Positive selection involves targeting the desired cell population with an antibody specific to a cell surface marker (CD4, CD8, etc.). The targeted cells are then retained for downstream analysis.
Negative selection is when several cell types are removed, leaving the cell type of interest untouched. Similar to positive selection methods, cells are labeled with antibodies that target specific cell surface markers or populations. However, in the case of negative selection, the unwanted cells are the ones labelled and then subsequently removed.
Both positive and negative selection approaches have their advantages and disadvantages.
One of the main advantages of positive selection is that isolated cells are highly purified when compared to negative selection. This high purity is due to the specific antibodies used to target a particular cell type. Additionally, sequential isolations can be performed on positively selected cells. Many technologies, however, leave the positively selected cells bound to the antibodies or other labeling agents, which may affect some downstream assays.
On the other hand, negative selection produces targeted cells that are unbound by antibodies. Cell isolation protocols using negative selection are also quicker and easier than positive selection approaches. One disadvantage, though, is that negative selection methods are inherently less pure than positive selection methods, since it is more difficult to target all unwanted cells than one wanted cell population.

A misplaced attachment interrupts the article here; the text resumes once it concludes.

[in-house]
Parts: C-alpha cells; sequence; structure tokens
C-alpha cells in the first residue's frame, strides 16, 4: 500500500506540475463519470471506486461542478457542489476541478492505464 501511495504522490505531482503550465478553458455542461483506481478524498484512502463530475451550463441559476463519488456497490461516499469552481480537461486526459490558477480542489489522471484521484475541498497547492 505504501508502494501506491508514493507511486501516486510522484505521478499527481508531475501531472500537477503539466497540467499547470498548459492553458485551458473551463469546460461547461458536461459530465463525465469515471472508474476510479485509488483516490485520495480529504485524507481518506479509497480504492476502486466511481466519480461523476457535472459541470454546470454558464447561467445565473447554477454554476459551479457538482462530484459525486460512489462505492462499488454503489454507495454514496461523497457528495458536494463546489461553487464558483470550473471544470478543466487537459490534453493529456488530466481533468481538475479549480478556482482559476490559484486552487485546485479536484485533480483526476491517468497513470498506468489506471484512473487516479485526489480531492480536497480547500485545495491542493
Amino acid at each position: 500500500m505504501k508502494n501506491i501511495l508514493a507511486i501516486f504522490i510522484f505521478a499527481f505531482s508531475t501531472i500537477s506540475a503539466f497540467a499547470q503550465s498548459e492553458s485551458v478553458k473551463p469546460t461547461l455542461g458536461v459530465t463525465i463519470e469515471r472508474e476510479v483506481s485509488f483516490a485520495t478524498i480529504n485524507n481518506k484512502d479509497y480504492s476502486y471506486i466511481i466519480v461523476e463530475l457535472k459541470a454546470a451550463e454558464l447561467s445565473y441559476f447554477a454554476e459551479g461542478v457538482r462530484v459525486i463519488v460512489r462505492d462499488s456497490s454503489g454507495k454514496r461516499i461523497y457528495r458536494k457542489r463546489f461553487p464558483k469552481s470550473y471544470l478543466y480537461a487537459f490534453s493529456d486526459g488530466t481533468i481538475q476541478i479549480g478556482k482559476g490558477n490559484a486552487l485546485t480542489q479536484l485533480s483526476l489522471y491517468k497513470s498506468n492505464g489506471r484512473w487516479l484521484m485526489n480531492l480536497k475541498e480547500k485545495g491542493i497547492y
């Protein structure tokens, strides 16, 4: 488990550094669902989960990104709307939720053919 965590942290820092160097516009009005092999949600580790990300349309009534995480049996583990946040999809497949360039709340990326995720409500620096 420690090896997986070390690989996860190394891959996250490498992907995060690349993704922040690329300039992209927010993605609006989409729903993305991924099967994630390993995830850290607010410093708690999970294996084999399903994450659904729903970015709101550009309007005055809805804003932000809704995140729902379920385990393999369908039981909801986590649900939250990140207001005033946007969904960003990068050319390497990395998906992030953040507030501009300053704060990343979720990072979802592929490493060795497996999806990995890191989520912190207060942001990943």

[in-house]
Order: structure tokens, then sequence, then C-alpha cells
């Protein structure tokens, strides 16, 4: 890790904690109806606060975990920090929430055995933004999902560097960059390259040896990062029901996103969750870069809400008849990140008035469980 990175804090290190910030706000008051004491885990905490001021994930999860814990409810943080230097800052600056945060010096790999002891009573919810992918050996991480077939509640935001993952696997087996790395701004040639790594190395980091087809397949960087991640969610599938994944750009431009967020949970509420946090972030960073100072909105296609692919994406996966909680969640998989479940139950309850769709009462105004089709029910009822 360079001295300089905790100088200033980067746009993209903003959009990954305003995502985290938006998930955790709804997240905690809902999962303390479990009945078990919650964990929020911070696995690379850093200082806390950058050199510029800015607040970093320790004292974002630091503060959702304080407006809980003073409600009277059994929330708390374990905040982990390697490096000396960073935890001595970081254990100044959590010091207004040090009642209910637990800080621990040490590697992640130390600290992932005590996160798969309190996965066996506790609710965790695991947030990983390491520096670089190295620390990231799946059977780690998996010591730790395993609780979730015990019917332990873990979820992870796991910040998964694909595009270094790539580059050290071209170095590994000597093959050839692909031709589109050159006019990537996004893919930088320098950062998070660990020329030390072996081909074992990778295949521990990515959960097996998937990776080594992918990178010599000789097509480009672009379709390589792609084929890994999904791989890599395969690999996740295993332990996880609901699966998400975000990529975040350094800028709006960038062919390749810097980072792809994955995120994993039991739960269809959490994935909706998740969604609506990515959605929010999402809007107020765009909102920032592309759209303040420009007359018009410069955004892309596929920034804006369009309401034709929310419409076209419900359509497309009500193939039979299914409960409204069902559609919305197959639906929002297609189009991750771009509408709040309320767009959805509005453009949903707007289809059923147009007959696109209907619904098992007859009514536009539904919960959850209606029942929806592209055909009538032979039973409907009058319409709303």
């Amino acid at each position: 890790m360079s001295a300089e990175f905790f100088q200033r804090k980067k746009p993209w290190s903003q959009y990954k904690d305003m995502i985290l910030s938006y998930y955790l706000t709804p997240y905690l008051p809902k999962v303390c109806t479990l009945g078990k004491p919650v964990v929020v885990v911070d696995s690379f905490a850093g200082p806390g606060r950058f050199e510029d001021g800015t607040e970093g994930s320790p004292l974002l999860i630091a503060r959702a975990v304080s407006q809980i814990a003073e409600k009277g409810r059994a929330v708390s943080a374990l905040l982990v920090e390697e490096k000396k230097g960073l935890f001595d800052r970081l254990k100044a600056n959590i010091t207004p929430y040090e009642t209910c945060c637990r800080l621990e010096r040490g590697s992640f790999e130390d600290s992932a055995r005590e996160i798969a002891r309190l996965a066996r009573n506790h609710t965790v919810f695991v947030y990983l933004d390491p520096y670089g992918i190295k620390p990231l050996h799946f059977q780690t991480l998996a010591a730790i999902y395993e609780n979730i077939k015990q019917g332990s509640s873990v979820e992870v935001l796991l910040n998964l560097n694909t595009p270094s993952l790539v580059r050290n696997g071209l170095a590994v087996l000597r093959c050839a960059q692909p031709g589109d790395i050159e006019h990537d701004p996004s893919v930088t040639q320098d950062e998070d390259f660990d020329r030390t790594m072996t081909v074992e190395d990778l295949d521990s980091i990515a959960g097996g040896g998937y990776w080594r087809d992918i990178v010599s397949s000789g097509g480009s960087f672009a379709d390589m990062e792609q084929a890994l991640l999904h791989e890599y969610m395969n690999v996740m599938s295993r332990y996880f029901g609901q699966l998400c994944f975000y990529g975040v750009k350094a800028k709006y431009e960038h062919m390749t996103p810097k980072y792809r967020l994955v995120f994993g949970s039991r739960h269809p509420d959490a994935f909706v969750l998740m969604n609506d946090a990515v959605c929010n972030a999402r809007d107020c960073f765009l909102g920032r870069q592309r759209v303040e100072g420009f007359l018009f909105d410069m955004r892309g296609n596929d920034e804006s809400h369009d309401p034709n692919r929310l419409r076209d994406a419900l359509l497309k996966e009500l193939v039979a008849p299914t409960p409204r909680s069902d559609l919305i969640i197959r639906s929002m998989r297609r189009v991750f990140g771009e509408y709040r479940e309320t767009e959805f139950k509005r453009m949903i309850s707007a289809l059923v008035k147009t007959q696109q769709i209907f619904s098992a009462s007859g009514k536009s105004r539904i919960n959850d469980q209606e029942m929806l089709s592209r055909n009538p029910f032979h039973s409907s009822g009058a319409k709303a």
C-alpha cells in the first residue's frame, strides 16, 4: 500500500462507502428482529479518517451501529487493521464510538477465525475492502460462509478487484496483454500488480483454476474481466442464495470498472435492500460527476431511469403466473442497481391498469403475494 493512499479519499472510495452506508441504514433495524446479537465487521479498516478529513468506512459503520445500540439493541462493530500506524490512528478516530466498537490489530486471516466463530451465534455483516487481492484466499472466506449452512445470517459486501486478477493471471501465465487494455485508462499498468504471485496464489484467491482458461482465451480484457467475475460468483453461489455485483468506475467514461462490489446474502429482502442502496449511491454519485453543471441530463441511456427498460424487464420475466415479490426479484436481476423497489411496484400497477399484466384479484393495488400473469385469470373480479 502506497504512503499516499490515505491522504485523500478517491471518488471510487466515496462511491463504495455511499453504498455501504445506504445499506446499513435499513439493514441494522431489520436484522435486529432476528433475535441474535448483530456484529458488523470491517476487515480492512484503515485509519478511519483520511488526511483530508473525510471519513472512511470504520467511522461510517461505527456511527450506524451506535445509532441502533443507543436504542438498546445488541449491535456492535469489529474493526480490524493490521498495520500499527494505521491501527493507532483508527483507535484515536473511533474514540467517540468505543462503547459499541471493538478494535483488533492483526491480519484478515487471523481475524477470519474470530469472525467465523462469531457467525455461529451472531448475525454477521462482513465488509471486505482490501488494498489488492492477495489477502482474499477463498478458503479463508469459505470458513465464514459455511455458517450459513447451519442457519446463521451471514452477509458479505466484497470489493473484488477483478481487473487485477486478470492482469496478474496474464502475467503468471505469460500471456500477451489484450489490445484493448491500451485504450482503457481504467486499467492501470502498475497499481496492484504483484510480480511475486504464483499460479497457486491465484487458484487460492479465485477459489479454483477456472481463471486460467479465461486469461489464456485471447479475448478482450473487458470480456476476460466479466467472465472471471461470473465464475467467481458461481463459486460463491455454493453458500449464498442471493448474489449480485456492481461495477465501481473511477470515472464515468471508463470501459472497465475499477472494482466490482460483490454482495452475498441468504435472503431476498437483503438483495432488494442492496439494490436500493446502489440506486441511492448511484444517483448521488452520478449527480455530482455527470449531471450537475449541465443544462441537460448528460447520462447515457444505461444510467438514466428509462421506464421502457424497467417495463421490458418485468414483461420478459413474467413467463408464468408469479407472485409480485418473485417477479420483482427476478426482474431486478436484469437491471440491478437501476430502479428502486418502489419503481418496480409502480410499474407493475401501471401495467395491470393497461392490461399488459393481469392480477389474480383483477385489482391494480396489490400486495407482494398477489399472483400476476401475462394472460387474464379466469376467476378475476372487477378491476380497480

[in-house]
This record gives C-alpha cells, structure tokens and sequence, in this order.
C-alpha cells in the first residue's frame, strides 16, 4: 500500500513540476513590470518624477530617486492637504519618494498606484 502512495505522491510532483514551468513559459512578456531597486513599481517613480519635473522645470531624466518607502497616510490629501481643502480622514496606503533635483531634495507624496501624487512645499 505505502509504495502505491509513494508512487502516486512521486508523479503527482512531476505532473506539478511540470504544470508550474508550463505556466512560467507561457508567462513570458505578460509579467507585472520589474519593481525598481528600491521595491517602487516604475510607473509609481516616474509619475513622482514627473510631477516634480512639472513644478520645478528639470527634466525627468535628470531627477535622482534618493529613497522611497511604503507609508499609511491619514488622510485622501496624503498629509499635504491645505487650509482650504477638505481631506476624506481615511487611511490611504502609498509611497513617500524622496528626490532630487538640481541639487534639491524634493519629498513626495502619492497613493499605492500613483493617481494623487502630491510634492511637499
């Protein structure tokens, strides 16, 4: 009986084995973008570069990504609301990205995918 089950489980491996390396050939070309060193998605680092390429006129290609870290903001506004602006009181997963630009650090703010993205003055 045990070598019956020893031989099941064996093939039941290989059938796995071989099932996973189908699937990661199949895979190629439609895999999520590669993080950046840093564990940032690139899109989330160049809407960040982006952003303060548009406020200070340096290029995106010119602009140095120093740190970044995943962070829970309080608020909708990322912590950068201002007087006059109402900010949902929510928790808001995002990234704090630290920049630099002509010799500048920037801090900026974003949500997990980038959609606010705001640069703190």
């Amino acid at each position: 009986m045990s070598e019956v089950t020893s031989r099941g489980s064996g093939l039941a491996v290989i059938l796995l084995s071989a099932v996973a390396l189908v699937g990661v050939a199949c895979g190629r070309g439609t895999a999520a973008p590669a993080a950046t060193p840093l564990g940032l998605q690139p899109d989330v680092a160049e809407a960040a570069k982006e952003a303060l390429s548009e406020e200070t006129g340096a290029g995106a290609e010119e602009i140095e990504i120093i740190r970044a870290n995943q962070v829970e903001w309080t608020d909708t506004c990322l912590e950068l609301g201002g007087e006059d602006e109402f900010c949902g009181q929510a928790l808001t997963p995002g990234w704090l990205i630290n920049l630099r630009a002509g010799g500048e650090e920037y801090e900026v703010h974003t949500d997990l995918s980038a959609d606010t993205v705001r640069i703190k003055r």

The choice to use a positive or negative selection method depends on both your cell population and potential research applications.
Is there a robust selection marker on the surface of the cell type you want to target? If yes, consider positive selection methods. If no, consider negative selection methods.
Could antibodies or other labeling agents attached to your targeted cells affect downstream assays or research applications? If yes, it may make more sense to use negative selection methods. If no, try positive selection methods.